Treetop offers such a unique experience. Volunteers feel as if they are in the middle of the jungle in a tree house yet they enjoy WiFi and delicious, home cooked meals. What is the most important thing you want volunteers to experience during their time with Treetop?

The most important thing that I want volunteers to experience at Treetop is the kindness and the spirit of the local people. We offer people a special opportunity that is really, really hard to find through other programs, and that is the opportunity to really become a part of a local community, have local friends, and experience the real culture of northern Thailand. The volunteers who leave having had the best experiences are the ones who give the community as much as they receive. The people involved with our program (staff, teachers, neighbors) are always going out of their way to give their time and their love to volunteers, it’s really special when volunteers do the same for them and show their appreciation. 

Teachers often take volunteers out for lunch to show them the best local restaurants and food, and they are so kind that they often try to pay for the volunteers, even though they make a fraction of the money that most Westerner’s make. It’s that type of kindness that you’ll find all throughout Wiang Pa Pao; it’s what made me fall in love with the people and the culture.

Treetop is listed as the most affordable volunteer program in Thailand yet volunteers still enjoy top notch lodging, food, and placements. What do you guarantee each of your volunteers during their placements?

We guarantee our volunteers that they will have a special and unique experience that simply can’t be replicated anywhere else. We are committed to taking care of our volunteers from the moment that we pick them up at the airport in Chiang Mai, until the day that they leave Treetop Country and beyond, as we still carry on relationships and give updates to almost all of our previous volunteers! Treetop Country is a family and community run project, and we guarantee that you will become a part of our family and community when you stay at Treetop!

You live at Treetop half the year and the other half you spend back home in Canada. What do you miss about Thailand while in Canada and what do you miss about Canada while in Thailand?

While in Canada, I miss the relaxed lifestyle of Thailand. I miss the spirit of Thai people, the local transportation, and the general sense of adventure that comes with every moment of being in a foreign place surrounded by people speaking a foreign language. I miss the openness of the people and connecting with strangers all the time, as people wandering the streets of Toronto are not always open to conversation with strangers. You’re more likely to have the cops called on you than to have a good conversation when engaging some people here! Luckily I’m involved with and have close friendships with some Thai people in Toronto, so I stay connected that way.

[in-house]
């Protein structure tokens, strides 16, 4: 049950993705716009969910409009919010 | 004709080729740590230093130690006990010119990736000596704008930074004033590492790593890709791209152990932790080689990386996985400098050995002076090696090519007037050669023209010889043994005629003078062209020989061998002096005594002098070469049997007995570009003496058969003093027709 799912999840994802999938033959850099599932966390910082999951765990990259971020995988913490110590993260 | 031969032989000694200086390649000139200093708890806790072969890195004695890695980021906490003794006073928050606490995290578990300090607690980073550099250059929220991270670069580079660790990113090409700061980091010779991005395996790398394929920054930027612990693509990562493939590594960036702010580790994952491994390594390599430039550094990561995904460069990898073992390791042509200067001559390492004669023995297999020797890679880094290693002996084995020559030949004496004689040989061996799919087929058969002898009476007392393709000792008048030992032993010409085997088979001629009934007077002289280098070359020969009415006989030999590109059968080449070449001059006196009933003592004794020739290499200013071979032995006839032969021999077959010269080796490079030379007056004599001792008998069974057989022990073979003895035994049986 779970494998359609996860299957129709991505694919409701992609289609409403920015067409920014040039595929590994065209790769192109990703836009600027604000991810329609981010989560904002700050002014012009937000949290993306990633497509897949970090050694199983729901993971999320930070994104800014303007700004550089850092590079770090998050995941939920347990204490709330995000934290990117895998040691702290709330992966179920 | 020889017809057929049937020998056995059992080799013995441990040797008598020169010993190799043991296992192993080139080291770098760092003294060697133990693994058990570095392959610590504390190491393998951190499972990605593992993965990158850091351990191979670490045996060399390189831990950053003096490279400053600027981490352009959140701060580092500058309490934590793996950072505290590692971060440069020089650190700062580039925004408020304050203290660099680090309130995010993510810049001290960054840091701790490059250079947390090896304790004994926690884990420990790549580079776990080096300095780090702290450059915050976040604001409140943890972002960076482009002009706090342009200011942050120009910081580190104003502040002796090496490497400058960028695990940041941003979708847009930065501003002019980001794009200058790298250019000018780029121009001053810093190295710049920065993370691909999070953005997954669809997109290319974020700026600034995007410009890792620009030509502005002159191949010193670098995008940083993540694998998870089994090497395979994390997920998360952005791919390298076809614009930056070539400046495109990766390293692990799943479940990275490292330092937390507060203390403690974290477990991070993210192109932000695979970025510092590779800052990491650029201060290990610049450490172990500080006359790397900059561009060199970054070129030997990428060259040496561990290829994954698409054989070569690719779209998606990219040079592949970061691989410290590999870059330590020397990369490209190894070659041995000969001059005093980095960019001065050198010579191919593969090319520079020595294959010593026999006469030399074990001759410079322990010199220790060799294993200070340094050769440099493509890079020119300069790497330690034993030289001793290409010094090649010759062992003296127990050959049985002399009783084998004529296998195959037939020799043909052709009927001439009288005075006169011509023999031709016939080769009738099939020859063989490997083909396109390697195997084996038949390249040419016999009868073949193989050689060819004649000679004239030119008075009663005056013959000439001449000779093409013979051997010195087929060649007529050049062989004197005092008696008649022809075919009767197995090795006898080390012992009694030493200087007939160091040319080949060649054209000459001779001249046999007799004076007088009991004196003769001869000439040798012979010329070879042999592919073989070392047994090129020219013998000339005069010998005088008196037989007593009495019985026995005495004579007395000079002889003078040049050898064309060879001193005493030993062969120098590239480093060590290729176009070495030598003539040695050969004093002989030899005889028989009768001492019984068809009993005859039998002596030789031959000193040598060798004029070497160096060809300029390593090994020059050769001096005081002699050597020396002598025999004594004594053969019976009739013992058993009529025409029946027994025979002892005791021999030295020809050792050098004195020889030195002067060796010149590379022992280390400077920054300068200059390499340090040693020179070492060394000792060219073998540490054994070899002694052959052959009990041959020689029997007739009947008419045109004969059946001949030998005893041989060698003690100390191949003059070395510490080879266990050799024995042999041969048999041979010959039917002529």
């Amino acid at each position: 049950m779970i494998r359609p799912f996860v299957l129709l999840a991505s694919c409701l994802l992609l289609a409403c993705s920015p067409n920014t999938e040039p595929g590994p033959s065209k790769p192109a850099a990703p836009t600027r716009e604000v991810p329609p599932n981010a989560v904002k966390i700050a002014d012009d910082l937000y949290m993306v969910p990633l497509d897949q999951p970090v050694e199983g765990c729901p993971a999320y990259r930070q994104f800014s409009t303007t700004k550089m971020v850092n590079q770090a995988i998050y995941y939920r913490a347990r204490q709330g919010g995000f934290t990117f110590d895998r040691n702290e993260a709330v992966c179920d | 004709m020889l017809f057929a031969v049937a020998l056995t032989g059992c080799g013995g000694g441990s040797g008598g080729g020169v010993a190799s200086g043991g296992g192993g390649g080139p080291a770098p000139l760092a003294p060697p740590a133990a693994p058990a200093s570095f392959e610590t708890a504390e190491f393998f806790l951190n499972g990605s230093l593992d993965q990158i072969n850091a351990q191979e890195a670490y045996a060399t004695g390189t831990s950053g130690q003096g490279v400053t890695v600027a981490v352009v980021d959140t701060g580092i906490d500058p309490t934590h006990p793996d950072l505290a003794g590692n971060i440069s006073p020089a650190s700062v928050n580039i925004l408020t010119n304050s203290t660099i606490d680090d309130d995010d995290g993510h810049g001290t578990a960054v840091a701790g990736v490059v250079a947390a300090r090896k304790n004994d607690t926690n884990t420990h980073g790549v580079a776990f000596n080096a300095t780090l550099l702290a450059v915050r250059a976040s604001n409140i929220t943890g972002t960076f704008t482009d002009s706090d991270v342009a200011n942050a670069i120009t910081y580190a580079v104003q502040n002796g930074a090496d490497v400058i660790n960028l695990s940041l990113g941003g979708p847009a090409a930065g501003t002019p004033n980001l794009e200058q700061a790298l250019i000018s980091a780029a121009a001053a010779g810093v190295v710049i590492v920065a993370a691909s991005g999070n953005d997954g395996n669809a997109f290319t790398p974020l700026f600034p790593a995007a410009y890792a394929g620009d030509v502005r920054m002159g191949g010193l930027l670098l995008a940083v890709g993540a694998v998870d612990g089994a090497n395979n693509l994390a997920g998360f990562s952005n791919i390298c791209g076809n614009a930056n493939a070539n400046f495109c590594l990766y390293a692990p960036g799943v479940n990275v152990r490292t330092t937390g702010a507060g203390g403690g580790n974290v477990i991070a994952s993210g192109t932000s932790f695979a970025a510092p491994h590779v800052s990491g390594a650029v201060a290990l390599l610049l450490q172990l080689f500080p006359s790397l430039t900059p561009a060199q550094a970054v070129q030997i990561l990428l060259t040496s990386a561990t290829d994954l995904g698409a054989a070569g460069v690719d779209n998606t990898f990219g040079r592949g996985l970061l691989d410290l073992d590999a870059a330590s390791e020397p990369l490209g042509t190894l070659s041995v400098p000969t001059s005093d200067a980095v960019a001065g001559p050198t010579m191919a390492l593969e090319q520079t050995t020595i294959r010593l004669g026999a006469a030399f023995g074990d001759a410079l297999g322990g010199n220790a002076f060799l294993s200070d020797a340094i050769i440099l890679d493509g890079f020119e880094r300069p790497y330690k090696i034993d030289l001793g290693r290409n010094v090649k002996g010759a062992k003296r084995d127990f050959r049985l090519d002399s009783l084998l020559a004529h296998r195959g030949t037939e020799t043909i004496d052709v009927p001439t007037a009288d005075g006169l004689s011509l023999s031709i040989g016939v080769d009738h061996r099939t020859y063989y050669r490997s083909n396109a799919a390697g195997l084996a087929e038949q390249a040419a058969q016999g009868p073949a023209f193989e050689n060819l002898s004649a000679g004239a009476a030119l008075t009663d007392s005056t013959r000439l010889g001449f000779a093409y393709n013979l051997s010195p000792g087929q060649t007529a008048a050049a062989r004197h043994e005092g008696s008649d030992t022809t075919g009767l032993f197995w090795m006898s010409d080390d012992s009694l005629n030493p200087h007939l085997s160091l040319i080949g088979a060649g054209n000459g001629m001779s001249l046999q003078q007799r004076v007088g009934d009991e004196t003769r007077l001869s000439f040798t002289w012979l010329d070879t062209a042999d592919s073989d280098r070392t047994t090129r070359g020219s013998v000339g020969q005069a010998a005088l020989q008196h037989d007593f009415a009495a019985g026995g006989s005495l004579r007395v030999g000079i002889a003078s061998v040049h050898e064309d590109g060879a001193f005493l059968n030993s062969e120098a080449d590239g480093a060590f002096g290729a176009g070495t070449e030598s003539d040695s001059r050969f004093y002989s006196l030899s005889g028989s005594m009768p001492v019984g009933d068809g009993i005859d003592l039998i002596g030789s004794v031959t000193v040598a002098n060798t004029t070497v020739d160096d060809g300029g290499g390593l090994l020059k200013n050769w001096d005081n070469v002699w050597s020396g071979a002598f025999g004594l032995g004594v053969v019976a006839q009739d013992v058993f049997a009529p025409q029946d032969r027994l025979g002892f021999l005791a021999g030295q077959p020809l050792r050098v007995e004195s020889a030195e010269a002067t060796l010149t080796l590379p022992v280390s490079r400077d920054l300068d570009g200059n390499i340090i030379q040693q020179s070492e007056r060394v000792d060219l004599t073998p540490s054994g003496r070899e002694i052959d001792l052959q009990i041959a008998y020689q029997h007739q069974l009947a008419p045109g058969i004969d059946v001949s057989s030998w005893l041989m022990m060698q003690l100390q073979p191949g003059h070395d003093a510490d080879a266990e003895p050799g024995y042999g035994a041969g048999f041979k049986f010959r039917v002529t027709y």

While in Thailand I miss my family and friends in Canada, I miss the hustle and bustle of Western life, and I miss the amazing variety of restaurants and food styles in Toronto.

What is your favorite weekend trip in Thailand? 

The best place to go for a weekend in Thailand is Pai, in Mae Hong San province. Pai is a tiny little town surrounded by mountains and more recently has become one of the most popular places for tourists to visit. It’s about a three hour drive from Chiang Mai and makes for an amazing, but very dangerous, motorbike trip with its 762 turns in the road! I made the trip with a friend back in May, it was a blast. I went to Pai four times in the seven months I spent in Thailand and I plan on many more trips there in the future. It’s a real hippy town, most travelers go there just to chill out on hammocks and take motorbikes to visit the beautiful waterfalls, canyon, and mountains nearby. It is a great place to meet local people (if you make an effort), and to meet interesting travelers.

You haven’t been out of college for too long and seem pretty young to be managing a growing international volunteer organization. Were you ready when this opportunity presented itself? 

I’ve always been interested in living an alternative lifestyle and I love travel and new experiences. I mentioned before that I’ve done volunteer abroad stints as well, including three months in Tanzania and Uganda. When I learned about Treetop Country and what Allan and Sasi were trying to create, I knew I could help them develop this and turn it into something special. So yes, I was prepared for this and it’s been a continual process of growing and learning throughout its development.

What’s is in the future for Treetop? Are there any new developments or programs on the horizon? 

The future is bright for Treetop! We are a small scale project and our plan is to grow gradually, rather than instantaneously, as I have personally seen the negative effects of rapid growth on other volunteer programs. They sacrifice the quality of their program and the volunteer experience for the opportunity to attract great numbers of volunteers. We want to ensure that our program stays true to its roots and gives volunteers that special experience that is rooted in being small scale, but at the same time we have to balance that with the need for a steady stream of volunteers to provide jobs for local staff and a small economy for local people. Most importantly we need growth and more volunteers as we feel an obligation to provide volunteers for our various projects and English teachers for the school children, as volunteers create otherwise impossible opportunities for them, their families, and the community in the future!

We had three American ladies come to visit Treetop Country for just one day back in February, and one day was all it took for them to fall in love with the culture. They were welcomed by everyone and even attended a local village wedding that day. One of the ladies runs a small NGO called Seed International. Colleen has now come to meet myself, Allan, and Sasi in Toronto. We are creating a joint project in which she will lead a team of engineers and farming experts to build eco-friendly aquaponics gardening systems in Wiang Pa Pao, one at Treetop Country and one at one of our schools. She will also have electrical engineers who will install eco-friendly power systems. This is our latest project and there are many more to come!